On Conductor's render nodes, the directories that store your uploaded assets are read-only. Therefore you can't write out renders into those directories, and instead, the submission must specify a different directory to save. This destination path appears in the submission as
output_path and is one of only three places where files are written, the others being the home directory and the temp directory.
Also, the destination path must not contain any of the assets you upload.
If your render produces intermediate files such as global illumination or ambient occlusion caches, and you want them saved, their paths must be below the destination path.
By default, the destination path points to the images directory in the current project.
Specify the hardware configuration used to run your tasks. You are encouraged to run tests to find the most cost-efficient combination that meets your deadline.
Be aware that some renderers require GPU equipped instances. GPU instances are only available on AWS at this time. If you don't see GPU instances in the instance type list and you need them, contact support, and we'll get you switched over.
Preemptible instances are less expensive to run than non-preemptible. The drawback is that they may be stopped at any time by the cloud provider. The probability of a preemption rises with the duration of the task. Conductor does not support checkpointing, so if a preemption occurs, the task starts from scratch on another instance. It is possible to change the preemptible setting in the dashboard for your account.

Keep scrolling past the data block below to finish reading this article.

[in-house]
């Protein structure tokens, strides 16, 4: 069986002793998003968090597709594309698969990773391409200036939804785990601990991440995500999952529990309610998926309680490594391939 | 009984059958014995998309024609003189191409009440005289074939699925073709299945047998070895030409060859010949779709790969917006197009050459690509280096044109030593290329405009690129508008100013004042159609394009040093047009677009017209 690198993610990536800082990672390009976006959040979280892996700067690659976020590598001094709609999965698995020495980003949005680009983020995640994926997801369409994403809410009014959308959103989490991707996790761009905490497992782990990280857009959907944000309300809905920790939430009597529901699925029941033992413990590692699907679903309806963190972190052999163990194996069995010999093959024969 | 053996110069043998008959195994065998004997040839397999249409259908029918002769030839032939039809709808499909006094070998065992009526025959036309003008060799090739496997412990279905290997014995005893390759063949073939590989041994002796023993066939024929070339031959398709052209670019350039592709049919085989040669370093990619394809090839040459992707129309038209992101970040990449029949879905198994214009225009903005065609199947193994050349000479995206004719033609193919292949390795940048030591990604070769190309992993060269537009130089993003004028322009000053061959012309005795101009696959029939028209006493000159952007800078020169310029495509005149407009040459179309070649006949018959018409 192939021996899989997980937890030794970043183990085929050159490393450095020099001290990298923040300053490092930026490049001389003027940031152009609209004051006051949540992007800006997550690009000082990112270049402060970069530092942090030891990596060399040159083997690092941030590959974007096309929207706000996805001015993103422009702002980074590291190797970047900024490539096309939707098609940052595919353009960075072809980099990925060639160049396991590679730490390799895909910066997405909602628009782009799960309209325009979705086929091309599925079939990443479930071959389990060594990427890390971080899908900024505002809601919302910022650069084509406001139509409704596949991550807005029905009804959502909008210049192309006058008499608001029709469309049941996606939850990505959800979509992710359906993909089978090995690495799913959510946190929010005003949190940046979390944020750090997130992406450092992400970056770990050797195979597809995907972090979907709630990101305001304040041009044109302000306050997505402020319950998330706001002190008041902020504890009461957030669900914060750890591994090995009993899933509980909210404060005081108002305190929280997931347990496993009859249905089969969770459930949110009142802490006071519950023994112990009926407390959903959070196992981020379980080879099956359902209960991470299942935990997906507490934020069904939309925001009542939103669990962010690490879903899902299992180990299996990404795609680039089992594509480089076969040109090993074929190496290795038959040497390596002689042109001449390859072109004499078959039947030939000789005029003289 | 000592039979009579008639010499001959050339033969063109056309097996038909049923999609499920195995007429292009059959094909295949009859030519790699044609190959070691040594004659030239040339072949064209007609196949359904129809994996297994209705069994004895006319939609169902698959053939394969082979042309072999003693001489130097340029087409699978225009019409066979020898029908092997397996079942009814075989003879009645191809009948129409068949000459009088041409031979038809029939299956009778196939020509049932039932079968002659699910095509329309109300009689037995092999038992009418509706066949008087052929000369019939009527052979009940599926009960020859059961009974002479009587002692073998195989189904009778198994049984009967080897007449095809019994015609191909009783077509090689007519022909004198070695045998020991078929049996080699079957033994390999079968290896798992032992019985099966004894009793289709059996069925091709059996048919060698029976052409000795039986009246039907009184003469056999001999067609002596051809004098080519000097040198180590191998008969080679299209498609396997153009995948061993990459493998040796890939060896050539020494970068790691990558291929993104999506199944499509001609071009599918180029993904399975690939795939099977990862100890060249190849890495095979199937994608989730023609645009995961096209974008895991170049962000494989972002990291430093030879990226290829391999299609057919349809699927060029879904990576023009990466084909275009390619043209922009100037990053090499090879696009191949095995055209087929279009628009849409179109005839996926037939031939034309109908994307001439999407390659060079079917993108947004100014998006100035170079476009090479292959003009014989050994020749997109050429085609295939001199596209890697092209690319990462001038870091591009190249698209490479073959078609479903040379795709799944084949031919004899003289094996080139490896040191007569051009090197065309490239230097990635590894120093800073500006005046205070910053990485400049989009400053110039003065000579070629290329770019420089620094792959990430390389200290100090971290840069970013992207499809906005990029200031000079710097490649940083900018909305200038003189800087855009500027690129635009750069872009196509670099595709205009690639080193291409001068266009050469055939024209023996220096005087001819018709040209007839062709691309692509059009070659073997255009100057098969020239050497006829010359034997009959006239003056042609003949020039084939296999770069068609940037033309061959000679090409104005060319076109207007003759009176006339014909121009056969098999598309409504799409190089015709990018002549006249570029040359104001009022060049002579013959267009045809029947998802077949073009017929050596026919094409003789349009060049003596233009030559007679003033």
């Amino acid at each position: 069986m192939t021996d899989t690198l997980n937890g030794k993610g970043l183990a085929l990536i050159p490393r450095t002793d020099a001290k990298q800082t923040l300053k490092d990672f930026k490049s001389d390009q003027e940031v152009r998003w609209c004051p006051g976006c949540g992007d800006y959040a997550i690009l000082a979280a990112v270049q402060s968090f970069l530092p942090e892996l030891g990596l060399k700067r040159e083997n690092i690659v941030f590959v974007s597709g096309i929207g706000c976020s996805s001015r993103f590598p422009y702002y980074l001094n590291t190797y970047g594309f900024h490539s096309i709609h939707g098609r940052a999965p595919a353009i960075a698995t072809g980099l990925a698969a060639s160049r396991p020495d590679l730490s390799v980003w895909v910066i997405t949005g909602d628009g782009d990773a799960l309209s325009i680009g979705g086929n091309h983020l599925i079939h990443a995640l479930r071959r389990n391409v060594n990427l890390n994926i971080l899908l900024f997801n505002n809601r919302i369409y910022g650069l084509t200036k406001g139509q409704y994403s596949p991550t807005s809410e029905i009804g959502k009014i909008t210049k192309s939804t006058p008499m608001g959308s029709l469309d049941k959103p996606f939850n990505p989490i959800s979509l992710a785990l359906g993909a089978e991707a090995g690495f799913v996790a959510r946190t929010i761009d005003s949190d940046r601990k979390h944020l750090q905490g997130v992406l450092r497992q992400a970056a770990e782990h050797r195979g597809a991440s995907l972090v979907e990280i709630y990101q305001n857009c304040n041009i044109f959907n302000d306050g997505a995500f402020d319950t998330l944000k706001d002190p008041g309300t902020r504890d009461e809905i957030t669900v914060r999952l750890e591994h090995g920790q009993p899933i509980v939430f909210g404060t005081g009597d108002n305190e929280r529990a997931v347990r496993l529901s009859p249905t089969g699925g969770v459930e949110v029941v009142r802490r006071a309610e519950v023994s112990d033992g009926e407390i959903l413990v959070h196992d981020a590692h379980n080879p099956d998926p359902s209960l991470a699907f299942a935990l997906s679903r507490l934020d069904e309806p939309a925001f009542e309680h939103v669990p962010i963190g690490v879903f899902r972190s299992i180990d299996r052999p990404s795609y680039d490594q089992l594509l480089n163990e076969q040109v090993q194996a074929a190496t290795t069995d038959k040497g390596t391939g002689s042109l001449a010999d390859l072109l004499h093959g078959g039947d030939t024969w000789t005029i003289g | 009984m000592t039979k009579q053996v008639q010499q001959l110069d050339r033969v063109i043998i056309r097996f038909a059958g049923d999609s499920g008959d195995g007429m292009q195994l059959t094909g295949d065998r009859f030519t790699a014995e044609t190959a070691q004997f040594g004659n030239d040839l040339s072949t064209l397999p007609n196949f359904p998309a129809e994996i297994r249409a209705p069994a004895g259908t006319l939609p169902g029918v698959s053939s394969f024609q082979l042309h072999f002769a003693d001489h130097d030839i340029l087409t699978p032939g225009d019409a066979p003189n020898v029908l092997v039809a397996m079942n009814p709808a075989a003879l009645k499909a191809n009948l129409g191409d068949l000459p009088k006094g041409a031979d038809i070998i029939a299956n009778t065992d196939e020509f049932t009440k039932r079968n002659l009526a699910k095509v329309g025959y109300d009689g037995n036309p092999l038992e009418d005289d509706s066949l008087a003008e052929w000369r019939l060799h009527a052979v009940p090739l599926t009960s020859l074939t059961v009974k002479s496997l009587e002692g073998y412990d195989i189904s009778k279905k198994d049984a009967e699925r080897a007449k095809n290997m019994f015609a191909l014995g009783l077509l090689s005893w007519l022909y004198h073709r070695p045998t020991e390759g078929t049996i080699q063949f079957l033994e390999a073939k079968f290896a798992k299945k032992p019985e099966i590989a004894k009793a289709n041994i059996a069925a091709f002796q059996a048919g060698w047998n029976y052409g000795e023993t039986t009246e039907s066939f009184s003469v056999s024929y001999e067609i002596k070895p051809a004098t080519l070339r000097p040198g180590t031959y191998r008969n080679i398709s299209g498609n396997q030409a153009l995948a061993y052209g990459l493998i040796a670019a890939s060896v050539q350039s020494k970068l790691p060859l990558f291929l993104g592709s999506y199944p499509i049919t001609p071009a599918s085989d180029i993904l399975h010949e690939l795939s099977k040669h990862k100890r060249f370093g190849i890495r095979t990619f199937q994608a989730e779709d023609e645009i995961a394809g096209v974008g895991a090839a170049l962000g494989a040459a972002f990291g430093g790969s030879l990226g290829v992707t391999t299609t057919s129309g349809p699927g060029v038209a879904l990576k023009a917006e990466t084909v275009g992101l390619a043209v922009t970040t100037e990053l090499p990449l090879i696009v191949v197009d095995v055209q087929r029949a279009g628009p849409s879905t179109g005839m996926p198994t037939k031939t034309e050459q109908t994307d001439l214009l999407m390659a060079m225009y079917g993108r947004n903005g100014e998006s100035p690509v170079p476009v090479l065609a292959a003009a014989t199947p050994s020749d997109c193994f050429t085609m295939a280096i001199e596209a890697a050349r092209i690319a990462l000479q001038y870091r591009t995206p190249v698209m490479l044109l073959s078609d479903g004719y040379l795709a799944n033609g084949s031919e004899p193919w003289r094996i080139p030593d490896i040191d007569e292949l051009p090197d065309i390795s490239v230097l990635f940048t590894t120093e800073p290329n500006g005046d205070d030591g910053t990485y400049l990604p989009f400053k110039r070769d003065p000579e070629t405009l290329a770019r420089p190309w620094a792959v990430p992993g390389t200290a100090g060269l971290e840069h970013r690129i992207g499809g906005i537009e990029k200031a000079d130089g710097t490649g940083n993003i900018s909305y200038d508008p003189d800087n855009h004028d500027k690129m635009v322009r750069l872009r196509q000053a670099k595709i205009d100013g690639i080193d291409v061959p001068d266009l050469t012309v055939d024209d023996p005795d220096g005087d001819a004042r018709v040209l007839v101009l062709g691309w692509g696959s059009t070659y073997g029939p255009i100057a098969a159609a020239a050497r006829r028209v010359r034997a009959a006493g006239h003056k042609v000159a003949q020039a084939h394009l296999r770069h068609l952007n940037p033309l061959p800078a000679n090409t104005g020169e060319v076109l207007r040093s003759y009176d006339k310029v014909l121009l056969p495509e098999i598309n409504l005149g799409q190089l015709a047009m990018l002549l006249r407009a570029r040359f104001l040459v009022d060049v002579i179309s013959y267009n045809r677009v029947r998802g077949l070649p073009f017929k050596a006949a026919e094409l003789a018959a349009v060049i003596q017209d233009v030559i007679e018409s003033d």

The version of Maya to run on the render nodes. You are not required to use the same as your local version, but be aware of feature changes that could affect your render.
Right-click on the Maya Version label to add plugins.
When you change Maya Version, you'll notice the environment updates in the submission preview section.
Choose the plugins that will render your job. The auto-detect feature should populate the list with a renderer plugin if you have one loaded when you create the submitter. If not, you may need to add one. Right-click over the Maya Version label and choose either Detect Software or Add Plugin.
A chunk is the set of frames handled by one task. If your renders are reasonably fast, it may make sense to render may frames per task because the time it takes to spin up instances, and sync can be significant by comparison.
Use Custom Range¶
When Use Custom Range is on, a text field appears and we ignore the frame range specified in the Render Settings window. Instead, enter a frame-spec.
A frame-spec is a comma-separated list of arithmetic progressions. In most cases, this will be a simple range:
However, any set of frames may be specified efficiently in this way.
Negative numbers are also valid.
Specify a set of frames to render first. We start any tasks that contain these frames. All others are put on hold. This allows you to check a subsample of your sequence before committing to the full render.
You can use a frame spec to specify scout frames, for example:
1-100x30. Alternatively, you can specify how many scout frames you want and let the submitter figure it out based on the current frame range. To specify three well-spaced scout frames automatically, enter auto:3.
Take note that if you have chunk size set greater than 1, then you will likely get more frames rendered immediately than the scout frames you specified. The render nodes execute tasks, and if a task command is set to render a chunk of several frames, then it can't stop after just 1.